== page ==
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28 DECEMBER 2021 ~ ST ANDREWS BAY, STROMNESS AND LEITH STATIONS

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28 DECEMBER 2021 ~ ST ANDREWS BAY, STROMNESS AND LEITH STATIONS by Rob Caskie

“South Georgia is for those who grew up dreaming of a Garden of Eden, where you walk unharmed among abundant and fearless wildlife in a beautiful wilderness – an oasis of serenity in a world increasingly out of step with Nature.” Tim and Pauline Carr, Antarctic Oasis, Under the spell of South Georgia. Like Antarctica, South Georgia really is an impossible place to describe adequately. Carr’s words above give some idea of the sublime past 3 days we have spent here.

Despite massive wind and storm warnings, and strong winds overnight, by 6am the ocean was calm and we could land unexpectedly at St Andrew’s Bay on northern coast of South Georgia. St Andrew’s is a massive flat expanse running up towards Heaney and Cook Glaciers. Mount Skittle overlooks the beach from the north. In sublime conditions we landed guests on the beach, amongst dozens of weaner Elephant Seal pups – quite easily the cutest animals in the world. With their massive brown eyes they approach to smell our boots and trousers. Older ones constantly knocked over our bucket of walking poles, and clambered all over our backpacks. The beach was a smorgasbord of wildlife, with seals, sea birds and penguins everywhere.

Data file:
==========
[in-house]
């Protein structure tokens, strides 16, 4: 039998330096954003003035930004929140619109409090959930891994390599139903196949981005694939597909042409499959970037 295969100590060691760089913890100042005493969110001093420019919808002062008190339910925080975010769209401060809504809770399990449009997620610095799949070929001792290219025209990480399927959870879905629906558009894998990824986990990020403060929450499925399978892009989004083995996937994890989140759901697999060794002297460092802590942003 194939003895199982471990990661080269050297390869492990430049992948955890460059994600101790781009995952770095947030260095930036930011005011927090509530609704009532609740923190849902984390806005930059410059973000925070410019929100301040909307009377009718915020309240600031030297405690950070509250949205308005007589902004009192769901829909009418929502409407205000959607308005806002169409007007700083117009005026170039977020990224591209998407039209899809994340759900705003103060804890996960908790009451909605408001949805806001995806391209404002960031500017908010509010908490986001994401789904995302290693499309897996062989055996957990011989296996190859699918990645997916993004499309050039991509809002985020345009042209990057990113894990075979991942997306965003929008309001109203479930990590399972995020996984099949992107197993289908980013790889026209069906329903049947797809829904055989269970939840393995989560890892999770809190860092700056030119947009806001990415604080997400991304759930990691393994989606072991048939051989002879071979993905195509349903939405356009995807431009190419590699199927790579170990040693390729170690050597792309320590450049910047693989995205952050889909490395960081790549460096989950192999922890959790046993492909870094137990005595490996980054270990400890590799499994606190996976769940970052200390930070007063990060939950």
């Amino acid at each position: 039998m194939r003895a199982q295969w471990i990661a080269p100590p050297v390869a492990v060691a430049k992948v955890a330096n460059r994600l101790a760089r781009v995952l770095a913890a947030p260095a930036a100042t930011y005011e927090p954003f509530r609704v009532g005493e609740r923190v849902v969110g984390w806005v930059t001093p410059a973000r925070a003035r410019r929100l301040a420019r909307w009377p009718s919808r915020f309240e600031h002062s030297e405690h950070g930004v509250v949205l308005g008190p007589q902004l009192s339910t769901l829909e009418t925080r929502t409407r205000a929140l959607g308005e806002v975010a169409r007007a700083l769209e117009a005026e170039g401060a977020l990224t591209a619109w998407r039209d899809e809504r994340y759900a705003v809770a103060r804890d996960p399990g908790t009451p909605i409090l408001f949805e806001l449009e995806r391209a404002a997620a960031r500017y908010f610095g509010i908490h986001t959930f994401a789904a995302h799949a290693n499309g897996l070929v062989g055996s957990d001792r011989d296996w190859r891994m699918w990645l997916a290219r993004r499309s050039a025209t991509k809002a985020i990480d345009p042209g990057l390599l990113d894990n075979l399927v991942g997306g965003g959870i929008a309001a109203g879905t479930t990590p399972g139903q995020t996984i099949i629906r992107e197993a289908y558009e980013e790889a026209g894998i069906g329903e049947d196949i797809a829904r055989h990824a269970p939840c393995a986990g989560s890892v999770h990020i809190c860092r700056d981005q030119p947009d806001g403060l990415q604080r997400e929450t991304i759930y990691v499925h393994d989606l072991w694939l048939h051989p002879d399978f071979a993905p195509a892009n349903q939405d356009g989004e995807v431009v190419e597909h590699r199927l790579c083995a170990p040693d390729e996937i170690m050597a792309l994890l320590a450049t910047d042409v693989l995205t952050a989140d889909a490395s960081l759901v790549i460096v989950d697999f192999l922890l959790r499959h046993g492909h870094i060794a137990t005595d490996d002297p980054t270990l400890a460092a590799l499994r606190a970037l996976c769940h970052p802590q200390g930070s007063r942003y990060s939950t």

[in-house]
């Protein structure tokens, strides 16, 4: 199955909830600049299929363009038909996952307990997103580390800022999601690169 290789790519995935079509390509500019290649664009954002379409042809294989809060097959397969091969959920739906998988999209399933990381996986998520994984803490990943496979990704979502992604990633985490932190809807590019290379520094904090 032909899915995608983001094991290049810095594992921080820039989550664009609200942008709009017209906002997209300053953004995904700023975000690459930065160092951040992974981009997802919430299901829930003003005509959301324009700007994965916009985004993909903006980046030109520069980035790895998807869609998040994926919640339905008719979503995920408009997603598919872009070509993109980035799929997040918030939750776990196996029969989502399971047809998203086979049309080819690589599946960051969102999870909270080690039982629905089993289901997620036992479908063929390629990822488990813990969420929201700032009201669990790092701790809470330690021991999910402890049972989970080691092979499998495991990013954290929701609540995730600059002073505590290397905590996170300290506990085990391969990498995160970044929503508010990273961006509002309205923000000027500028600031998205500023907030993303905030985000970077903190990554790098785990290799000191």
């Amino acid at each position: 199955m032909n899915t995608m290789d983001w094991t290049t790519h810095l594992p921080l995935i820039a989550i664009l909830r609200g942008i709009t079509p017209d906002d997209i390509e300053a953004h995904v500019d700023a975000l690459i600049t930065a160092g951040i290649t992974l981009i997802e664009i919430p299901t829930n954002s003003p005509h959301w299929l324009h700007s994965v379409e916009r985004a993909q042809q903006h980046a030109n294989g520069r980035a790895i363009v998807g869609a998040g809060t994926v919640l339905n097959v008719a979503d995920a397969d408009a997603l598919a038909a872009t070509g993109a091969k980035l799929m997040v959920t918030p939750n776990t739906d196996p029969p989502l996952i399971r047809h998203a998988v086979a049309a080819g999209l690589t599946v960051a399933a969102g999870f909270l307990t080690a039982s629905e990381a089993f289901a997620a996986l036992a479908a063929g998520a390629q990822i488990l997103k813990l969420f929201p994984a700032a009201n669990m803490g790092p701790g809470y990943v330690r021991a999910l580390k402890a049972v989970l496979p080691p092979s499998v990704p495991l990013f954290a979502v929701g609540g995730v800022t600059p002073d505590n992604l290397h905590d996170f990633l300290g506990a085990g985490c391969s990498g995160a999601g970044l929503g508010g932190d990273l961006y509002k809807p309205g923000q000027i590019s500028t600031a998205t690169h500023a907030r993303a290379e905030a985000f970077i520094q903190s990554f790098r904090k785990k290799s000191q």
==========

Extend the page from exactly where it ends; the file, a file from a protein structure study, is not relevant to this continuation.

Photos really cannot do the experience justice. Many of the crew came ashore – for the cabin stewardesses it was their first landing, and what a special treat to see their faces approaching in Zodiacs. Skuas and Giant Petrels scrapped over a seal carcass and the sounds from the enormous King Penguin breeding colony never ceased.